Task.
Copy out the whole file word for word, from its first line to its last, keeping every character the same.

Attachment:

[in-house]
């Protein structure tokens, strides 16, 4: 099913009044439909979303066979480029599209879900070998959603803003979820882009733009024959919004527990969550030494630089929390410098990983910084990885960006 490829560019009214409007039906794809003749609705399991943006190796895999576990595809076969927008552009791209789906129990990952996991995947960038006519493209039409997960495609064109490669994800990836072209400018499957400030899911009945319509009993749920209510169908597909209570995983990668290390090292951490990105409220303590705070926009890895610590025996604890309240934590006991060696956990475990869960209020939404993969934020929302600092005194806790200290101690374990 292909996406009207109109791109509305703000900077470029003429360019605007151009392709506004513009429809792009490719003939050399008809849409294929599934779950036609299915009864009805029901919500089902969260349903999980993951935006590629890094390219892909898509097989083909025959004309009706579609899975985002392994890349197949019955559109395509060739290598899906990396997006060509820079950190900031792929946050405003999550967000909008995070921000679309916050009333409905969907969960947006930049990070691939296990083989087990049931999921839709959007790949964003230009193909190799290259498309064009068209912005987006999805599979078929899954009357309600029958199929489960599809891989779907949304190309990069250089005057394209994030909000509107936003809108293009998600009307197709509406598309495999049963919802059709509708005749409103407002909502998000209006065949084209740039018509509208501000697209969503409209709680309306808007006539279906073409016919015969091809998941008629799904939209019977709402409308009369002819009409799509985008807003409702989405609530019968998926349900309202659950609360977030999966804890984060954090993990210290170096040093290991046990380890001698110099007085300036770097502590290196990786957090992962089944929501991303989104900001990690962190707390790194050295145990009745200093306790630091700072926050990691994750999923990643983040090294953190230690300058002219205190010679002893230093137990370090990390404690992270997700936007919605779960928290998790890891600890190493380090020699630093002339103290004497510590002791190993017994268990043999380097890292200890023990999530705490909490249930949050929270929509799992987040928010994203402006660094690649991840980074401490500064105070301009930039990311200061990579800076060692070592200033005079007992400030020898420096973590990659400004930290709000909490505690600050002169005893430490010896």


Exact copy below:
[in-house]
């Protein structure tokens, strides 16, 4: 099913009044439909979303066979480029599209879900070998959603803003979820882009733009024959919004527990969550030494630089929390410098990983910084990885960006 490829560019009214409007039906794809003749609705399991943006190796895999576990595809076969927008552009791209789906129990990952996991995947960038006519493209039409997960495609064109490669994800990836072209400018499957400030899911009945319509009993749920209510169908597909209570995983990668290390090292951490990105409220303590705070926009890895610590025996604890309240934590006991060696956990475990869960209020939404993969934020929302600092005194806790200290101690374990 292909996406009207109109791109509305703000900077470029003429360019605007151009392709506004513009429809792009490719003939050399008809849409294929599934779950036609299915009864009805029901919500089902969260349903999980993951935006590629890094390219892909898509097989083909025959004309009706579609899975985002392994890349197949019955559109395509060739290598899906990396997006060509820079950190900031792929946050405003999550967000909008995070921000679309916050009333409905969907969960947006930049990070691939296990083989087990049931999921839709959007790949964003230009193909190799290259498309064009068209912005987006999805599979078929899954009357309600029958199929489960599809891989779907949304190309990069250089005057394209994030909000509107936003809108293009998600009307197709509406598309495999049963919802059709509708005749409103407002909502998000209006065949084209740039018509509208501000697209969503409209709680309306808007006539279906073409016919015969091809998941008629799904939209019977709402409308009369002819009409799509985008807003409702989405609530019968998926349900309202659950609360977030999966804890984060954090993990210290170096040093290991046990380890001698110099007085300036770097502590290196990786957090992962089944929501991303989104900001990690962190707390790194050295145990009745200093306790630091700072926050990691994750999923990643983040090294953190230690300058002219205190010679002893230093137990370090990390404690992270997700936007919605779960928290998790890891600890190493380090020699630093002339103290004497510590002791190993017994268990043999380097890292200890023990999530705490909490249930949050929270929509799992987040928010994203402006660094690649991840980074401490500064105070301009930039990311200061990579800076060692070592200033005079007992400030020898420096973590990659400004930290709000909490505690600050002169005893430490010896």